Feeling like a frog out of water at Sun Moon lake...
I've decided to start writing monthly review posts of our travels - mostly because I am too busy (lazy?) to journal regularly, although I do like it.

So, what did we do in November?

Leaving Japan
After nearly two months in Japan, including 5 weeks in Osaka, we had to say goodbye. We didn't want to, especially as the weather wasn't nearly as cold as I had expected for early November. Also, I finally managed to speak more Japanese and become a little bit more comfortable reading kanji (and studying my heart out).

Speaking of study, early November also marked the beginning of my last course with the Open University - it's a course on heritage, including UNESCO world heritage, what is heritage and what does it mean to different people, and how come the British stole all this stuff to put in the British Museum? It's very fun, especially if you have visited a lot of the sites. It makes me question and appreciate what I see and how I interact with places I travel to a lot more.

Feeling meh in Taiwan
We spent 3 weeks in Taiwan - 12 days in Taipei, 5 days in Tainan and 3 days at Sun Moon Like. While I love Taiwan and it was great to catch up with an old friend, it somehow felt anti-climatic to me, I guess mostly because it's not Japan. The hot, humid weather and countless mozzie bites also took their toll and we spent most of our time in Taipei working and studying, with some museum visits and a lot of eating out.

temple view from our Tainan apartment!
Tainan was much better - It's a bit like the Kyoto of Taiwan, but with a more colourful, colonial heritage and mind blowing food. It's my favourite place in Taiwan, not only because there is fantastic vegetarian food, too. I had my first Taiwanese onsen experience (very different from Japan, but I might even prefer it), and we went to the amazing Museum of Taiwanese history.

ancestral feast at the Taiwan History Museum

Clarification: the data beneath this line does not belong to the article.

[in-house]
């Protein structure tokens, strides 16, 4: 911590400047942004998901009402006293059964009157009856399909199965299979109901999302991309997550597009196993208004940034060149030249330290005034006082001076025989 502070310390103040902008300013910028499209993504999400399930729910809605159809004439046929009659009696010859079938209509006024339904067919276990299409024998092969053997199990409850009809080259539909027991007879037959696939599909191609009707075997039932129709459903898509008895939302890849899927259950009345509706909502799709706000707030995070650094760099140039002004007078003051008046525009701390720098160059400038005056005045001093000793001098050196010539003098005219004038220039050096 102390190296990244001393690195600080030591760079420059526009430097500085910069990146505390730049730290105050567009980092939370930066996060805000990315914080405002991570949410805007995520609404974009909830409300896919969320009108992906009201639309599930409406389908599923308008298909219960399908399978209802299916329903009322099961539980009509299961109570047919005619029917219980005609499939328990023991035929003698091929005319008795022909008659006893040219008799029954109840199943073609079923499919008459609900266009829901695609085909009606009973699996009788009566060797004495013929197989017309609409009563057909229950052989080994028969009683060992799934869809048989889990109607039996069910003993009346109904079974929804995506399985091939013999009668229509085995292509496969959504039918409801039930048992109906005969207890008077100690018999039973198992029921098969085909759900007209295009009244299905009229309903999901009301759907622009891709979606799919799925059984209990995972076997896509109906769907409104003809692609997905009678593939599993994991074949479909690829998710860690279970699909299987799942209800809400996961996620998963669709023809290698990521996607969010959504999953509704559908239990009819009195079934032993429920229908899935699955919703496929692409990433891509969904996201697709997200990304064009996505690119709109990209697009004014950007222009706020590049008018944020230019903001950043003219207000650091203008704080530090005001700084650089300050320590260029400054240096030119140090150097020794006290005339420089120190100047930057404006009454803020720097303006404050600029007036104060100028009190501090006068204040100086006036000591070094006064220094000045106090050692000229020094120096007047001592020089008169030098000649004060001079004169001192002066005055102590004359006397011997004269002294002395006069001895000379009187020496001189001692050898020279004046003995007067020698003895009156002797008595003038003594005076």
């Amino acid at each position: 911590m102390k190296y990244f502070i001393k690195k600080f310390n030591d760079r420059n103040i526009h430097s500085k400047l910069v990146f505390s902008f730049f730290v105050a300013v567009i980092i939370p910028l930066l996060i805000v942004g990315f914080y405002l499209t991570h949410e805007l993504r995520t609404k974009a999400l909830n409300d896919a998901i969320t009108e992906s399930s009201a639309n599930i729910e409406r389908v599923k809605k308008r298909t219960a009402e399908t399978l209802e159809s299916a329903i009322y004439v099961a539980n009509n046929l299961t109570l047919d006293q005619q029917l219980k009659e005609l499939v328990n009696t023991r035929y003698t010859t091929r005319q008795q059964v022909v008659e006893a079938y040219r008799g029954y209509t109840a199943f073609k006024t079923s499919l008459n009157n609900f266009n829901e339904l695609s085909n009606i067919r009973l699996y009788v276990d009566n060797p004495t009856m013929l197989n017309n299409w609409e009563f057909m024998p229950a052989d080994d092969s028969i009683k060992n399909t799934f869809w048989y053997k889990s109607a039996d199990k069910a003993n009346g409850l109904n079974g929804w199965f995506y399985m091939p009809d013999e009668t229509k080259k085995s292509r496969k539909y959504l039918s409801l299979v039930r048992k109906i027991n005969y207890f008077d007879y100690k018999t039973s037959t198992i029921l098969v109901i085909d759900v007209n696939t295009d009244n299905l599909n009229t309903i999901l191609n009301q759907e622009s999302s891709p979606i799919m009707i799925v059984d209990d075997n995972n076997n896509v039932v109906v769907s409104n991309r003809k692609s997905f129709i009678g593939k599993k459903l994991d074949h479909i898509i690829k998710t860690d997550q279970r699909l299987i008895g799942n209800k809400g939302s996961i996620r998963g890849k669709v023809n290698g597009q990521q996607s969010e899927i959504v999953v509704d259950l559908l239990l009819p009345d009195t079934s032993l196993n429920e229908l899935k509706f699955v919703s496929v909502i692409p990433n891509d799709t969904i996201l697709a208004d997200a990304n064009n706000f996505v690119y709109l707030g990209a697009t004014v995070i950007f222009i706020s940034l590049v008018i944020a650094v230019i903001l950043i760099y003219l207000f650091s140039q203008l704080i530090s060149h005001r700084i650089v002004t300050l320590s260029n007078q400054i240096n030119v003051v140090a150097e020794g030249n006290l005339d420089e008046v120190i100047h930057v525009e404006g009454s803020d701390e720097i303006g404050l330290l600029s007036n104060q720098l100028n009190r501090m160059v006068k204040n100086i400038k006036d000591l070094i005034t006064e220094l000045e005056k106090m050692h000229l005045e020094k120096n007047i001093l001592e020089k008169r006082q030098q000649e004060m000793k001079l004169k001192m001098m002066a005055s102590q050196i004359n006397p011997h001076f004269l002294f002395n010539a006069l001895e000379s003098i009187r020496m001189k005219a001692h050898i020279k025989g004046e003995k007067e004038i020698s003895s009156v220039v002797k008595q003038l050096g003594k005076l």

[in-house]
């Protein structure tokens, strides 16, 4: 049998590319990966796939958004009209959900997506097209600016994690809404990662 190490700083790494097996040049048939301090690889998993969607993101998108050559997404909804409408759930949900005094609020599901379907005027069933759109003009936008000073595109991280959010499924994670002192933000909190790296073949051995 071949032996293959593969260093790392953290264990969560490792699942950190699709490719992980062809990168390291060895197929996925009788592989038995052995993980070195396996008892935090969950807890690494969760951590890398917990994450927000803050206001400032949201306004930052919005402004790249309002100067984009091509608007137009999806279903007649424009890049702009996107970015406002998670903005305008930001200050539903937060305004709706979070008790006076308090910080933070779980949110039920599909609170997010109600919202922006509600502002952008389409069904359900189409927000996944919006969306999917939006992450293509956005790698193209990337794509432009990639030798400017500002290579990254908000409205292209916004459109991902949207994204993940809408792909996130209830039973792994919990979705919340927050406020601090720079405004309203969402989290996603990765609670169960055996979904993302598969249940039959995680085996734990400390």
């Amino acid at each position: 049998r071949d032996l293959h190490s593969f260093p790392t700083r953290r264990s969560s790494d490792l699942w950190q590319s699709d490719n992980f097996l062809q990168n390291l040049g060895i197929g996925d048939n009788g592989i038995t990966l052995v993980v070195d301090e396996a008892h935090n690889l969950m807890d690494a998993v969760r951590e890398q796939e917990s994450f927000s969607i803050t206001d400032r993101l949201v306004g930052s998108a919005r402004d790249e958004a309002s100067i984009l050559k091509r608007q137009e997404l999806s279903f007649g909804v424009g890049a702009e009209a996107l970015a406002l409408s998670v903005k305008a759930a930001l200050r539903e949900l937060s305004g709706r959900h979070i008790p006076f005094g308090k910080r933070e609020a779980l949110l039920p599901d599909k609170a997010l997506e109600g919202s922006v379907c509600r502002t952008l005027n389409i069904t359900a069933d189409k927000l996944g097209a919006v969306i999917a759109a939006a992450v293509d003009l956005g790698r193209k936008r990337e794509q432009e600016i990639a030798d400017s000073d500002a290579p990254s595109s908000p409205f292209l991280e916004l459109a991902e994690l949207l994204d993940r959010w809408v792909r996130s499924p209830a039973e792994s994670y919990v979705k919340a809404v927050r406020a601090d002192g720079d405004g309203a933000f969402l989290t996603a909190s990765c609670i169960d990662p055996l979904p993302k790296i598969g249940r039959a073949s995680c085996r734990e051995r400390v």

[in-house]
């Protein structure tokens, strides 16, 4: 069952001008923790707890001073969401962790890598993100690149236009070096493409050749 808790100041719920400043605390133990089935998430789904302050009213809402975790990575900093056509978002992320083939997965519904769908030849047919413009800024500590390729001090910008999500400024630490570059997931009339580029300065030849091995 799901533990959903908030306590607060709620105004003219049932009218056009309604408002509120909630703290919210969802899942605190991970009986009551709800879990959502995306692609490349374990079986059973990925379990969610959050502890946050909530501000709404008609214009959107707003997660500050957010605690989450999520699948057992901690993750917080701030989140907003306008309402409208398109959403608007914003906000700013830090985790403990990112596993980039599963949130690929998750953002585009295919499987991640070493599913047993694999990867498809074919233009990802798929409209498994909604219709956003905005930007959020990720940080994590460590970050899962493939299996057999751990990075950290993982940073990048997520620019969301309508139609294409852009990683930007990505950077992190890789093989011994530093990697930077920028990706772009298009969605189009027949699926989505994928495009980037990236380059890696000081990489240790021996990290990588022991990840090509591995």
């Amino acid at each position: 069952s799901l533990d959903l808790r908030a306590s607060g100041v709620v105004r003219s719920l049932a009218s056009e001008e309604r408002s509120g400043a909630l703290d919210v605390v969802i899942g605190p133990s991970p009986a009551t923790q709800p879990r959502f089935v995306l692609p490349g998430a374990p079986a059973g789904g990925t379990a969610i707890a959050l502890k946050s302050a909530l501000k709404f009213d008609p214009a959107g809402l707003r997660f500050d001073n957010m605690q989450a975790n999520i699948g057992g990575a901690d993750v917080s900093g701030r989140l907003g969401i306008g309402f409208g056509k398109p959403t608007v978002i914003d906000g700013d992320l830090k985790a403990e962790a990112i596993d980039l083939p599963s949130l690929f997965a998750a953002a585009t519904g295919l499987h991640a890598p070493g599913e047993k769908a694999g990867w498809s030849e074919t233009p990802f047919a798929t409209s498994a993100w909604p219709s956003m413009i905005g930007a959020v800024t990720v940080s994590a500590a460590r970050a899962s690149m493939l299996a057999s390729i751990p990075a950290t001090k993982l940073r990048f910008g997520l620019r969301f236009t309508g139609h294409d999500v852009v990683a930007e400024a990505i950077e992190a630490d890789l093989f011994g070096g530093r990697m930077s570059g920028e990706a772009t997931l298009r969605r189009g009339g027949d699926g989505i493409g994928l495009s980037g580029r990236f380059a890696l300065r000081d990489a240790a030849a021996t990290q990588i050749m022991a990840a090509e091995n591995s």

Our last three days were spent at Sun Moon Lake, which turned out a total tourist trap. It's quite built up and heavily polluted, it's hard to believe it's considered one of the most scenic sites. It didn't compare to Lake Chuzenji near Nikko which we visited in September, or any lake I've seen in Europe. Maybe like West Lake in Hanoi, which is a built up, polluted tourist strip in the city centre. Accommodation at Sun Moon Lake is super pricy, too, so I really don't think it's worth the money or hassle to go there. Luckily, I had used free hotels.com nights to book us into the cutest chalet style hotel right at the lake, which had amazing breakfast, a brand new sento (Japanese style public bath) and sauna, pool and gym. After a night at the amazing airport Novotel in Taipei (another fancy hotel which came at a surprisingly decent price - it might be the best hotel I've ever stayed at!), we were off to Vietnam.

Welcome to Vietnam!
After Japan, Vietnam is probably my second favourite Asian country. The boundless energy, pride and humour of people keep me coming returning again and again. We had to fly from Taipei to Saigon, which is not my favourity city, but we actually spent a fun three days there with cooking classes, going to the theatre and getting a massage (which inadvertently ended up being a Thai massage, ouch!). We also had a fantastic Italian meal one night - I'm not one to crave western food when in Asia, but the place came highly recommended and was fantastic - better than many Italian restaurants I've visited in Italy! Saigon also has plenty of Japanese and Japanese fusion restaurants due to heavy Japanese investment in the city... and of course, its own food! A foodie heaven.

Since leaving Saigon, we were not that lucky. We had booked a cute wooden house just outside Hoi An in central Vietnam ("the Kyoto of Vietnam"... what a travel writing cliche). Upon arrival, it was extremely cute, but also extremely infested by mice. Airbnb's service upon seeing the picture proof was fantastic, full refund with no hassle. Either way, we ended up spending a week in a homestay/guest house in Hoi An instead. Four years ago, this was my favourite place in Vietnam. Now, I was hardbroken by the heavy construction and coastal erosion, as well as the fact that the place seems to be turning into a Vietnamese Mallorca, where backpackers as well as middle aged Europeans come to drink, unaware of the town's amazing cultural heritage (which is rapidly decaying in spite of the Vietnamese goverment receiving lots of money for preservation).

Overall, November could have been better, although it surely could have been worse. Before, we were considering to spend a few more months in Asia, but our intolerance of hot weather especially made us decide to return to Europe in mid-January. 

view from out guest house in Hoi An... I can't decide if it's pretty or neocolonially wrong :(

temples in a sad state of affairs in "UNESCO world cultural heritage" city Hoi An

Leave a Reply

Powered by Blogger.

Blog Archive